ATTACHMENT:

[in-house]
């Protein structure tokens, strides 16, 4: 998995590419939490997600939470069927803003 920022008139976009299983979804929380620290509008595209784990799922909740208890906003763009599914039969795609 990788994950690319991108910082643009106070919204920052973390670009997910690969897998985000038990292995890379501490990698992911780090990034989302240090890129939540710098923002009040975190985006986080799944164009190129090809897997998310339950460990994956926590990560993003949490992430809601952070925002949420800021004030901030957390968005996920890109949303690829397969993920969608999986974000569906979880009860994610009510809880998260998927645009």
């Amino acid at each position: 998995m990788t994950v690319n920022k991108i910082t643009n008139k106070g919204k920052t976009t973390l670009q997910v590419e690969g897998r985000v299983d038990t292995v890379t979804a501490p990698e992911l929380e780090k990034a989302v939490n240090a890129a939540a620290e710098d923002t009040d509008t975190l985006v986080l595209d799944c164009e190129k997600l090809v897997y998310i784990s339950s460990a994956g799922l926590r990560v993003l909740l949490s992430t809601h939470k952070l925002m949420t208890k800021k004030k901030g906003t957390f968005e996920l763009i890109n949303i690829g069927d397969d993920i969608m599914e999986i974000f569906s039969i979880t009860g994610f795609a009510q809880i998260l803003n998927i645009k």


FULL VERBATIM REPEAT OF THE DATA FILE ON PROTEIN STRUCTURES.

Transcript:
[in-house]
């Protein structure tokens, strides 16, 4: 998995590419939490997600939470069927803003 920022008139976009299983979804929380620290509008595209784990799922909740208890906003763009599914039969795609 990788994950690319991108910082643009106070919204920052973390670009997910690969897998985000038990292995890379501490990698992911780090990034989302240090890129939540710098923002009040975190985006986080799944164009190129090809897997998310339950460990994956926590990560993003949490992430809601952070925002949420800021004030901030957390968005996920890109949303690829397969993920969608999986974000569906979880009860994610009510809880998260998927645009």
């Amino acid at each position: 998995m990788t994950v690319n920022k991108i910082t643009n008139k106070g919204k920052t976009t973390l670009q997910v590419e690969g897998r985000v299983d038990t292995v890379t979804a501490p990698e992911l929380e780090k990034a989302v939490n240090a890129a939540a620290e710098d923002t009040d509008t975190l985006v986080l595209d799944c164009e190129k997600l090809v897997y998310i784990s339950s460990a994956g799922l926590r990560v993003l909740l949490s992430t809601h939470k952070l925002m949420t208890k800021k004030k901030g906003t957390f968005e996920l763009i890109n949303i690829g069927d397969d993920i969608m599914e999986i974000f569906s039969i979880t009860g994610f795609a009510q809880i998260l803003n998927i645009k």